What made Sapiens the superior species that pushed other humans to extinction?
Homo Sapiens and Neanderthals: The Power of Gossip
One distinction between Homo sapiens and Neanderthals was the ability of the Sapiens language to convey gossip. We think of gossip as a bad thing, but using language to convey information about other people is a way to build trust. Trust is critical for social cooperation, and cooperation gives you an advantage in the struggle to survive and pass on your genes.
Even today, most of our communication is gossip, if we define gossip as talking about other people. If we hear from a friend that the banker down the street offers fair interest rates on mortgage loans, we feel comfortable doing business with that banker, even though he’s a stranger. On the flip side, if we hear that the banker is a fraud, we stay away from her. Gossip helps us avoid strangers who may cheat us or be undependable.
Neanderthals probably didn’t have the capability to gossip. Their language was equipped to talk about lions and bison, but not other people. When they couldn’t talk about others, they couldn’t assess the trustworthiness and dependability of strangers. That meant they could only cooperate with the people they knew intimately, family members and close locals.
Because an animal can only know so many other animals intimately, the lack of the ability to gossip kept Neanderthal groups small. Sapiens, on the other hand, could form groups of up to 150 people. They didn’t need to know every group member personally to trust them. In a battle, a small group of Neanderthals was no match for a group of 150 Sapiens.
Language Allowed Homo Sapiens to Out-compete the Neanderthals
The Neanderthals were perhaps the human species, other than Sapiens, most likely to survive. As we’ve learned, they had strong bodies and large brains and were superior to Sapiens in both these qualities.
But in the struggle for dominance and, ultimately, survival, they were no match for Sapiens. The Cognitive Revolution, and the language, fictions, and cooperative skills that came with it, gave Sapiens a leg up in trade and hunting.
Homo Sapiens and Neanderthal Trade
Archeologists find shells from distant coasts in Sapiens settlements, showing that Sapiens must have traveled far and been good navigators. Both navigation and interaction with strangers necessitates good communication skills, cooperation, and shared myths. For instance, you need to be able to trust strangers to trade with them. Foreign Sapiens traders probably engendered this trust by calling upon a shared mythical ancestor or god. They probably also used the trust that comes from believing in the same myths to trade information, widening their network of knowledge.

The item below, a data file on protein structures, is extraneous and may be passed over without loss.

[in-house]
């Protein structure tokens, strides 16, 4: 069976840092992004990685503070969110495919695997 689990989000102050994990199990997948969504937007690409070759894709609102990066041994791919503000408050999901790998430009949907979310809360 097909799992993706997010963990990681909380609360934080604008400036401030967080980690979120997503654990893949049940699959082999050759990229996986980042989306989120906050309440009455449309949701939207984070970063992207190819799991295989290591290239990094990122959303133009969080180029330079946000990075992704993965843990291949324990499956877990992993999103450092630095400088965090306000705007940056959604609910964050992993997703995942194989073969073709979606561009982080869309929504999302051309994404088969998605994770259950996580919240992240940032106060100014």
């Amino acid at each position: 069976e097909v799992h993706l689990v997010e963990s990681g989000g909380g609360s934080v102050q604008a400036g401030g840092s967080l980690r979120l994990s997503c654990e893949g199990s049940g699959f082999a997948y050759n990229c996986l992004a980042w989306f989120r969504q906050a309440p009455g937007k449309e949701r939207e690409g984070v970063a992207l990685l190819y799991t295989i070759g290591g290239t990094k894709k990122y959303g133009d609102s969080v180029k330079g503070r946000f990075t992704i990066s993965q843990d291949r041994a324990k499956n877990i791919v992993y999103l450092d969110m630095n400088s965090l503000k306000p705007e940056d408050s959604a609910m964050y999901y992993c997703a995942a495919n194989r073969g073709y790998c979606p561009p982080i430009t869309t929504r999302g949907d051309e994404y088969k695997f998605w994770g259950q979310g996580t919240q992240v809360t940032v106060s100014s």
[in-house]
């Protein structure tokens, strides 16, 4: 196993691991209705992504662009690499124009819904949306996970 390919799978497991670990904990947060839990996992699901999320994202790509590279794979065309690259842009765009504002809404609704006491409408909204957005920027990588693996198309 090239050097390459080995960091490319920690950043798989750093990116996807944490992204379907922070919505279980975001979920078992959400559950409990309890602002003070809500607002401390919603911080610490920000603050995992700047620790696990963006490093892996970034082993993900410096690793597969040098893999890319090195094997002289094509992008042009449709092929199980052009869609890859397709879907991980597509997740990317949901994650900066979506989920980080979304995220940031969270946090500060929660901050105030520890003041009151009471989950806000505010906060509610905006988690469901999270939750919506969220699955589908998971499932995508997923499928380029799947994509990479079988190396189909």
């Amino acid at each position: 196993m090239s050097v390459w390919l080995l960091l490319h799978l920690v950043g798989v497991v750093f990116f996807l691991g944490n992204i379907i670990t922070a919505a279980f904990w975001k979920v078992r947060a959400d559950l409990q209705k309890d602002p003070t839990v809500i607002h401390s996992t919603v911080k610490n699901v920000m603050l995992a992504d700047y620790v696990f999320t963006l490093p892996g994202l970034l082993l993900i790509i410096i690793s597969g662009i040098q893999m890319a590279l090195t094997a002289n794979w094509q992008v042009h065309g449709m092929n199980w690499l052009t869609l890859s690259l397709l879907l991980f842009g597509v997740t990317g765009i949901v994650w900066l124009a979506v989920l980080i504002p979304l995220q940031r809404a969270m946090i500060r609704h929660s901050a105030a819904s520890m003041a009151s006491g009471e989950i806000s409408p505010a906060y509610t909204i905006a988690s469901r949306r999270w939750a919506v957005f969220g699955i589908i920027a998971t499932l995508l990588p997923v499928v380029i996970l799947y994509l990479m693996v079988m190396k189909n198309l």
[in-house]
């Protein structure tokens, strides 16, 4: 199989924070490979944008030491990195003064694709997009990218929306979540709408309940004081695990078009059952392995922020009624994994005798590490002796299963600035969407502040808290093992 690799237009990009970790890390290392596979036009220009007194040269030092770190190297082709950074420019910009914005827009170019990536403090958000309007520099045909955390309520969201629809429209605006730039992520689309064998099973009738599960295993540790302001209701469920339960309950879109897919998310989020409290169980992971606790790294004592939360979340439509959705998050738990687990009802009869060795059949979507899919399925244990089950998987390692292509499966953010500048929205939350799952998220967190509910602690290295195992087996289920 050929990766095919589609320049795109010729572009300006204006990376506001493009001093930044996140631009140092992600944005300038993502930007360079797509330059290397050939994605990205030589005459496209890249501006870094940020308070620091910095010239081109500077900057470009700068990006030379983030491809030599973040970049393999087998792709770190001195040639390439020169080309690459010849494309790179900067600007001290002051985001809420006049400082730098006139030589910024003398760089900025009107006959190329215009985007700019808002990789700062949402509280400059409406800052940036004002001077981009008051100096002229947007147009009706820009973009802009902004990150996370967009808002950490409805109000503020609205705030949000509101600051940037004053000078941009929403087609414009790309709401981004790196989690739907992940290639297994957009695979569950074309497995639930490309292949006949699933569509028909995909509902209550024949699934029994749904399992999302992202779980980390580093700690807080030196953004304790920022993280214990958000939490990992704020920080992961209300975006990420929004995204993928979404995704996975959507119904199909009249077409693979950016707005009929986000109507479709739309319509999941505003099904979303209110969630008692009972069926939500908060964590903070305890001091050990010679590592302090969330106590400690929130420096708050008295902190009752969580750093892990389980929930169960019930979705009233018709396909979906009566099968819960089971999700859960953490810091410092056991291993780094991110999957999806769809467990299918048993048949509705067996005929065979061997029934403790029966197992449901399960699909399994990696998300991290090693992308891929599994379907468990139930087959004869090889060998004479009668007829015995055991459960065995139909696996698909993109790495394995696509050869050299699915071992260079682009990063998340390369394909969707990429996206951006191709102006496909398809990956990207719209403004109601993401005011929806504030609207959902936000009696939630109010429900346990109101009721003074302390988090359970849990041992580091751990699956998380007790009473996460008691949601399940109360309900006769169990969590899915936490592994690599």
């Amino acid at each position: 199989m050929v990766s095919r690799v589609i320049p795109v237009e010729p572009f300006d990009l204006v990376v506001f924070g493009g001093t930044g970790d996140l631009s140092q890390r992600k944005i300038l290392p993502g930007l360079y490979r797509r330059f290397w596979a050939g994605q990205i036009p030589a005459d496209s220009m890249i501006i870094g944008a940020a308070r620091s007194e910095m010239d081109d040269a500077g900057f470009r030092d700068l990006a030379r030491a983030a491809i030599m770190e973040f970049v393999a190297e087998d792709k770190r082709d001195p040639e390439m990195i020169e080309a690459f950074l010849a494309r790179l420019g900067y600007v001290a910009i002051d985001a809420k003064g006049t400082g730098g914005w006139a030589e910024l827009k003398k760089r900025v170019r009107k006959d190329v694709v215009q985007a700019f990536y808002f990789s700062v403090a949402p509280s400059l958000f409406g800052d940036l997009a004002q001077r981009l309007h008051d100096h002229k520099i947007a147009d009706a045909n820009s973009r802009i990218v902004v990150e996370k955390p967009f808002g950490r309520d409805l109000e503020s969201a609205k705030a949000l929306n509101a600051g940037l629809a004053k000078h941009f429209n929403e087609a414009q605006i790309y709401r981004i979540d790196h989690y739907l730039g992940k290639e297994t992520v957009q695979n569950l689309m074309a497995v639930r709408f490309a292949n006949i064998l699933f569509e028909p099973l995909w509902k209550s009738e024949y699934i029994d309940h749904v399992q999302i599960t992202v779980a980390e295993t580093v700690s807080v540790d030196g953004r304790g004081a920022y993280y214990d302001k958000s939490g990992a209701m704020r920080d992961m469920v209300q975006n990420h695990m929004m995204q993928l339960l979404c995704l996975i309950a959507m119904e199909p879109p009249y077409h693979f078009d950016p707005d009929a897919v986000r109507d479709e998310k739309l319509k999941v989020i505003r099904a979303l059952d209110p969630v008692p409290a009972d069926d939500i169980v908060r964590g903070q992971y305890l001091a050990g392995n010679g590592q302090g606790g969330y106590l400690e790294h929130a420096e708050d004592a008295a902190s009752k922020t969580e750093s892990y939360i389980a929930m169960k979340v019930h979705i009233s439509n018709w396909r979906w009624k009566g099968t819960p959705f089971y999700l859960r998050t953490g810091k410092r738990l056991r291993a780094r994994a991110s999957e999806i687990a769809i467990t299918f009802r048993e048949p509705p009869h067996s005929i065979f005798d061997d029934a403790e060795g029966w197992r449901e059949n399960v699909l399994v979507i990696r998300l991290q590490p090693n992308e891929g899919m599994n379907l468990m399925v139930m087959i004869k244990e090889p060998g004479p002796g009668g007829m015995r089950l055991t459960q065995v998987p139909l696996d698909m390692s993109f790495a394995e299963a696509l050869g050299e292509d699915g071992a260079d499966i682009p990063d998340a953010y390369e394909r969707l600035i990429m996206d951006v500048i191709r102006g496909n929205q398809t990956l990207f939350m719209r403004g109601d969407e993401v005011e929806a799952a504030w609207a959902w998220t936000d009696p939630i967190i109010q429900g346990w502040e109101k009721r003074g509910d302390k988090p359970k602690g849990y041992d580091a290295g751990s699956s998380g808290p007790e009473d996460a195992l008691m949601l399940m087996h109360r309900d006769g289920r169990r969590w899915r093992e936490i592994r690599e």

There’s no evidence that Neanderthals traded. They made their tools from local materials. In fact, no other animals trade. Sapiens had a huge advantage here.
Homo Sapiens and Neanderthal Hunting
While Neanderthals hunted by themselves or in small family groups, Sapiens hunted in large, cooperative groups. Because there were so many of them, and they knew how to communicate effectively, Sapiens could surround an entire herd of wild horses, chase them into a tight spot where they were trapped, and slaughter them.
If Homo sapiens and Neanderthals were living in the same area and competing for the same food sources, Sapiens usually won.
———End of Preview———
Like what you just read? Read the rest of the world's best summary of "Sapiens" at Shortform . Learn the book's critical concepts in 20 minutes or less .
Here's what you'll find in our full Sapiens summary :
- How Sapiens outlived and outlasted the 8+ other human-like species on Earth
- The 3 critical revolutions in human existence that led to our domination of the planet
- How much of what powers our world today is really just a shared mass delusion
- What the future of humanity might look like